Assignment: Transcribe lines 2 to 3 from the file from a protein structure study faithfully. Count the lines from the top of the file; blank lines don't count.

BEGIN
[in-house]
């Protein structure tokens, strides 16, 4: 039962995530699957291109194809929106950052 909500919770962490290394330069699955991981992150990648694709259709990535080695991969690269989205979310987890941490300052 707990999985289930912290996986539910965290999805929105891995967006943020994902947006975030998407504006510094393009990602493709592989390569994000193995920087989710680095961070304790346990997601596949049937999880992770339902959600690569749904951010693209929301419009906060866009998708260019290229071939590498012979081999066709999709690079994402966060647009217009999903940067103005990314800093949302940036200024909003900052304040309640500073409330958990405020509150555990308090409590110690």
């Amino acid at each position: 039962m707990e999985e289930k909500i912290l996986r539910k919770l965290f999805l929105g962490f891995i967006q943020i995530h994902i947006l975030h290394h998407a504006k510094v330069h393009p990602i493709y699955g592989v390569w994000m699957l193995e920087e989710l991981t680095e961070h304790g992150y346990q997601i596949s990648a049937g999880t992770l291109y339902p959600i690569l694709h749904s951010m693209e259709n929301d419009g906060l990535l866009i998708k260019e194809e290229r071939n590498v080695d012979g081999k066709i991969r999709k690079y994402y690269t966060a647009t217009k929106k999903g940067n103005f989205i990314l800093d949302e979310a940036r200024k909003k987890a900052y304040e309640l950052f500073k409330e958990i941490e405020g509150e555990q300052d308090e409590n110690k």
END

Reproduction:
């Protein structure tokens, strides 16, 4: 039962995530699957291109194809929106950052 909500919770962490290394330069699955991981992150990648694709259709990535080695991969690269989205979310987890941490300052 707990999985289930912290996986539910965290999805929105891995967006943020994902947006975030998407504006510094393009990602493709592989390569994000193995920087989710680095961070304790346990997601596949049937999880992770339902959600690569749904951010693209929301419009906060866009998708260019290229071939590498012979081999066709999709690079994402966060647009217009999903940067103005990314800093949302940036200024909003900052304040309640500073409330958990405020509150555990308090409590110690």
């Amino acid at each position: 039962m707990e999985e289930k909500i912290l996986r539910k919770l965290f999805l929105g962490f891995i967006q943020i995530h994902i947006l975030h290394h998407a504006k510094v330069h393009p990602i493709y699955g592989v390569w994000m699957l193995e920087e989710l991981t680095e961070h304790g992150y346990q997601i596949s990648a049937g999880t992770l291109y339902p959600i690569l694709h749904s951010m693209e259709n929301d419009g906060l990535l866009i998708k260019e194809e290229r071939n590498v080695d012979g081999k066709i991969r999709k690079y994402y690269t966060a647009t217009k929106k999903g940067n103005f989205i990314l800093d949302e979310a940036r200024k909003k987890a900052y304040e309640l950052f500073k409330e958990i941490e405020g509150e555990q300052d308090e409590n110690k």